And the band launched into the haunting opening strains of Black Magic Woman and then here came the opening bars of Beethoven’s Fifth. It was magic all right.

Saturday, February 18, 2012

Climbing back in the saddle

It has been so many years since I have climbed on a horse that I doubt I could even do it without a serious step stool to get up high enough -- my hip joints are cranky these days.

Maybe I'll just try writing a little bit every day -- even if it is something not very important -- and see if I can move this blog forward a bit.

I dunno... I'll see how this goes...

Even if I had no followers to keep interested, and even if I never got another comment, I have found that keeping this blog has been an amazing thing for me on a personal level. To be able to go back years and read a bit of how I was feeling then has been so.... well.... good. Helps to keep it real. Helps to see where I have been... 

Amazing what a good night's sleep does for one. I was so tired last night...  and angry... and depressed... and really unhappy... but after actually sleeping -- without the benefit of drugs -- I feel pretty darn good this morning.

Whoops. I just got yelled at for leaving apple peelings in the sink from last night. The ants, which are supposed to be dormant during the winter, are out in force because it has been so warm.

Oh well, it is only 7:15... let's hope the day does not go downhill from here.

Saturday, February 11, 2012

Clean underwear

Being caught in the grip of writer’s block is like having a brain in handcuffs. And I have been struggling with it since I last posted here.

Last Saturday, I attended the local writer’s group meeting, who had a guest speaker, a creative writing teacher and English professor from the local university. He talked briefly about writer’s block and how to overcome it. Make yourself write something everyday, he says, even if you can’t get beyond a few sentences. Find something in your experience that you can write about, something in the present that reminds you of something in the past. Even if it is only a few thoughts. Write it. He shared a poem he was working on – but had gotten stalled -- about mowing the lawn on a hot summer day and hitting a Rose of Sharon bush with it, and how that reminded him of the Grapes of Wrath, which he had just finished teaching to one of his literature classes…

I have come up with any number of what I thought were clever opening sentences to start a post in the week since then, but have not been able to develop them any further. I am even having some trouble answering my e-mail.

An e-mail from a cousin back in January – a month ago in fact -- who is “holed up in hotel” somewhere in New York with his partner and their cat, having relocated there from Washington, DC, and trying to find a house to buy, who wonders about the bond between the four of us cousins who are the first-born in our respective families.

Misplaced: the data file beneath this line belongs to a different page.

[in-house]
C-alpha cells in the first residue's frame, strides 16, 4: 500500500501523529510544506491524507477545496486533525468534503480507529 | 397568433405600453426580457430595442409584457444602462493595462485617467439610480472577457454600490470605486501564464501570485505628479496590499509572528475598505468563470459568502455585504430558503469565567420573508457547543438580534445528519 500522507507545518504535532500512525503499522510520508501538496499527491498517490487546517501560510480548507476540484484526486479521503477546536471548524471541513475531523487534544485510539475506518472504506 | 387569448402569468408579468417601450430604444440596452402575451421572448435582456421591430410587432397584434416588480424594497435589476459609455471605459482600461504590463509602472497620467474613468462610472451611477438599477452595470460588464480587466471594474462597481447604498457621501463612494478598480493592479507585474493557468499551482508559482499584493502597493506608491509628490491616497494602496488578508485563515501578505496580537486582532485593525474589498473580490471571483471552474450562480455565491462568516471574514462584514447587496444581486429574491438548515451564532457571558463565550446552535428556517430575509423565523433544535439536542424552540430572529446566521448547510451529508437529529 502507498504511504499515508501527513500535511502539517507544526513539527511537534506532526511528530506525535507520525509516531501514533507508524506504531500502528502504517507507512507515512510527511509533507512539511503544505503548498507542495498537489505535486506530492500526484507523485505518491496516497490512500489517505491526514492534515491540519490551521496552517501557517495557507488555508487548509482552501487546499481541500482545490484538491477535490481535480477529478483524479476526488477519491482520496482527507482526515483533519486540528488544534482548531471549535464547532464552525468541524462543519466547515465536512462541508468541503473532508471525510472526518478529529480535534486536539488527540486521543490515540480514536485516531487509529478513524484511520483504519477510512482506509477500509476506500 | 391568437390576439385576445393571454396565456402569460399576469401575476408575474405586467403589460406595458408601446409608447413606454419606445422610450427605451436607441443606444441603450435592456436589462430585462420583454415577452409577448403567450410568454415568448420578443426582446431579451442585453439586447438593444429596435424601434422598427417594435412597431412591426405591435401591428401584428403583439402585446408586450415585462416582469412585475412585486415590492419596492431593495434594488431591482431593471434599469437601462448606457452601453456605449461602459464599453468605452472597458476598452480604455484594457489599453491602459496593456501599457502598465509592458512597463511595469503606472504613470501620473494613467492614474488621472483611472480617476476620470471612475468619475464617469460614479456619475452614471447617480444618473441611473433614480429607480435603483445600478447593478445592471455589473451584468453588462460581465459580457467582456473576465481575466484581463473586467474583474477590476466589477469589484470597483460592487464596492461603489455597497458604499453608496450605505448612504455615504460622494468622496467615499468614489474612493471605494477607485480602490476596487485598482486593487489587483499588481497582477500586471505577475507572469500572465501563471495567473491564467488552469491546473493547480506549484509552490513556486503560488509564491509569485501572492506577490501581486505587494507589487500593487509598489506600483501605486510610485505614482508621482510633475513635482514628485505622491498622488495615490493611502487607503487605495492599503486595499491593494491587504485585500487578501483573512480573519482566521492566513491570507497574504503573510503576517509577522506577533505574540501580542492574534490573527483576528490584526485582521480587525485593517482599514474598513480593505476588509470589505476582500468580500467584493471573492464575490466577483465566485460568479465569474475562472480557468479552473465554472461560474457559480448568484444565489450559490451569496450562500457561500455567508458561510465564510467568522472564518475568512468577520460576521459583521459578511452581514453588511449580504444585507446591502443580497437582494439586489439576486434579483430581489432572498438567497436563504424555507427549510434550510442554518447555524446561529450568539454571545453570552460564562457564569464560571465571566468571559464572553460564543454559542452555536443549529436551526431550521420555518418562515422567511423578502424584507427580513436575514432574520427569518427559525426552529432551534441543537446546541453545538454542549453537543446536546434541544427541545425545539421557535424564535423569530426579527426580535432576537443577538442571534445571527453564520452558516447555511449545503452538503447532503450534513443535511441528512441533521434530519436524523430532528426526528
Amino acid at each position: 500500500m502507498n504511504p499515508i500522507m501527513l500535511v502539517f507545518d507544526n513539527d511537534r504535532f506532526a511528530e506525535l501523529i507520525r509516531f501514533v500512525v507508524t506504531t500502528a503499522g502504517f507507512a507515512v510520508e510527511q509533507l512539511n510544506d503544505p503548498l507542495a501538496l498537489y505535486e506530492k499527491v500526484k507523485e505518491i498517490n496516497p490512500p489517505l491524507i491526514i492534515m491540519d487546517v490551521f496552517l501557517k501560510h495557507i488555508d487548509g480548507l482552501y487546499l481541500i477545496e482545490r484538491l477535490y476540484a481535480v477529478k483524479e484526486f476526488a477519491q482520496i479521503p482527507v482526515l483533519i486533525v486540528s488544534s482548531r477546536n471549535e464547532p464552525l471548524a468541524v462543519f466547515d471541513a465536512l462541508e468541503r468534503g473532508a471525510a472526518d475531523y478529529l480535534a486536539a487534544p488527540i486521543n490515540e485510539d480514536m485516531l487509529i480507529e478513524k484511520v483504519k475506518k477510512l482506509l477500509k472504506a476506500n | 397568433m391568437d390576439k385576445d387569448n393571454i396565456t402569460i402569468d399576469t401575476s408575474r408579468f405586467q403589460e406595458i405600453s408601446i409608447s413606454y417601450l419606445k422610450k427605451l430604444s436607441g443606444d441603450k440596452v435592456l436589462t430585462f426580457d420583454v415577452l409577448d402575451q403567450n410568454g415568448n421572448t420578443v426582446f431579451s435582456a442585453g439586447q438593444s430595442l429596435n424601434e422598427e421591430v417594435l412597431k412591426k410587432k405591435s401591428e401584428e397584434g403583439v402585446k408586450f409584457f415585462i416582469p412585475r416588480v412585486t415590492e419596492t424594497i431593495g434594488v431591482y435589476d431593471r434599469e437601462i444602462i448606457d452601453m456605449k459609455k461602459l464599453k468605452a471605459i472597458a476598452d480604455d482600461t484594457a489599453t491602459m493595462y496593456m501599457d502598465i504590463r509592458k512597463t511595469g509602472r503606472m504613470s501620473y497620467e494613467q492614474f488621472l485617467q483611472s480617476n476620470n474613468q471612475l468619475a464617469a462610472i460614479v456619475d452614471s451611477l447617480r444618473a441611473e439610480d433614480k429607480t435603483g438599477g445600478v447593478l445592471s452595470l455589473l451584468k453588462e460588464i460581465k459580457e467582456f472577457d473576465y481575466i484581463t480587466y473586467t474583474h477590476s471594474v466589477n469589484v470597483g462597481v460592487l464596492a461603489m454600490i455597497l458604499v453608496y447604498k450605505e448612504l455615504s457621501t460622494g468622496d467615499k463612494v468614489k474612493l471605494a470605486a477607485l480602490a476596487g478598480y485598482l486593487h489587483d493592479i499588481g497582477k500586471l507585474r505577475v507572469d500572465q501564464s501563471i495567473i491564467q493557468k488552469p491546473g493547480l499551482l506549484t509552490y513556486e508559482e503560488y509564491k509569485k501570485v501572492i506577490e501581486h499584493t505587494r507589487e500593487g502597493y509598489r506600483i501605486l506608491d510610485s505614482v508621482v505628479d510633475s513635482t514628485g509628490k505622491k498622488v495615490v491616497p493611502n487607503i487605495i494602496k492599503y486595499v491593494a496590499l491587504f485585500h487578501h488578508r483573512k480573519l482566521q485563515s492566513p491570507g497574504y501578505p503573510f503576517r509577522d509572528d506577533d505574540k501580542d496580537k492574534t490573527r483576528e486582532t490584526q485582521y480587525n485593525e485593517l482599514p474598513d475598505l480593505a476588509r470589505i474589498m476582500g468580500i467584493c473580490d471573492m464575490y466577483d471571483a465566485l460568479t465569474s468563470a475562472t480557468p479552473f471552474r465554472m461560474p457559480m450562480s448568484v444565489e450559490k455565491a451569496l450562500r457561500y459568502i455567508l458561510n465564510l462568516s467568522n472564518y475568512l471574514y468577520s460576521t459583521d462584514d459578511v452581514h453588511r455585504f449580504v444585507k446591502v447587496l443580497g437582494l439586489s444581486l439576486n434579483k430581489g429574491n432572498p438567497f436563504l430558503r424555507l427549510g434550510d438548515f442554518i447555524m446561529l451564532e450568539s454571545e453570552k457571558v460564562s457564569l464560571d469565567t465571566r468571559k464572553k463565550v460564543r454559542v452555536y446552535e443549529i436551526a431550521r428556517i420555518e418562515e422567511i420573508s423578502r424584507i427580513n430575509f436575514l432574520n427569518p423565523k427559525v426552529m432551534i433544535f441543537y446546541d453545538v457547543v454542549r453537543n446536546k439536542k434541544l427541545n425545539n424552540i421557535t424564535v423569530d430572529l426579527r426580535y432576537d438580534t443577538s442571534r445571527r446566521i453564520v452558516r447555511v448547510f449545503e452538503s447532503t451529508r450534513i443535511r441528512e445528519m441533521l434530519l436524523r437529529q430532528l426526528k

I need to ponder that thought and answer him.

And then comes some e-mails from another cousin, also a first-born, who has recently arrived back home after spending close to a month taking care of her aging parents, especially her mother – my remaining Aunty who I love dearly -- who is slowly recovering from a very serious illness.

I had written to my cousin – also a month ago -- about the meal out we ate at a rather expensive restaurant on the anniversary of our son’s death…
We went to Springfield and had lunch at an amazing restaurant in the funky old downtown section. We have been aware of the restaurant for a long time but never went there because it is rather expensive. But as my friend Sheila points out – “Nathaniel’s dead. Who are you saving all of this money for now? If you don’t want to spend it, someone else will be happy to spend it for you…”
 My cousin writes back…

It is important to enjoy the fruits of your labor, this I see for myself also. If you could see our underwear, you would laugh, we both are in need of new panties. We just are not spending the money on ourselves…the ones I have now are not long for this world, I fear. I wouldn't let mom help me with laundry while there, just because I didn't want her to see my undies.
Some of my underwear is atrocious, so I had to laugh at that. Why not throw them away? I have unopened packages of underwear. But, what I suddenly remembered after reading this was not embarrassment as an adult that my parents would see my underwear when I was there on a visit (although, now that I think about it, I can recall washing underwear out by hand, for some reason, and hanging them on a hanger in my old bedroom), but a conversation my mother had with me while we were driving in the car one evening to the library. We were by ourselves, so I suspect my father was home watching the other children.

Always make sure you have clean underwear on when you go out in the car because you never know if you are going to get into an accident and you will have to go to the hospital.

My mother was such an amazing woman and she was so wise and I miss her so much. I remember so few specifics of the many conversations we had over the years… and this is what I remember now? Wear clean underwear?

But of course other memories are flooding our minds right now. Tomorrow would have been our son’s birthday. It is comforting to talk together about little flashback memories that pop into our heads. When he was a little boy, we created a bedtime routine (as advised by Dr Spock, I think) to help avoid problems getting him to bed. Part of the routine was that Richard would put him on top of his dresser and he would leap off into Richard’s arms. And then he would say “One more time…” as a way to prolong going to bed. And so Richard would put him up there “one more time…” and then… and then... time ran out.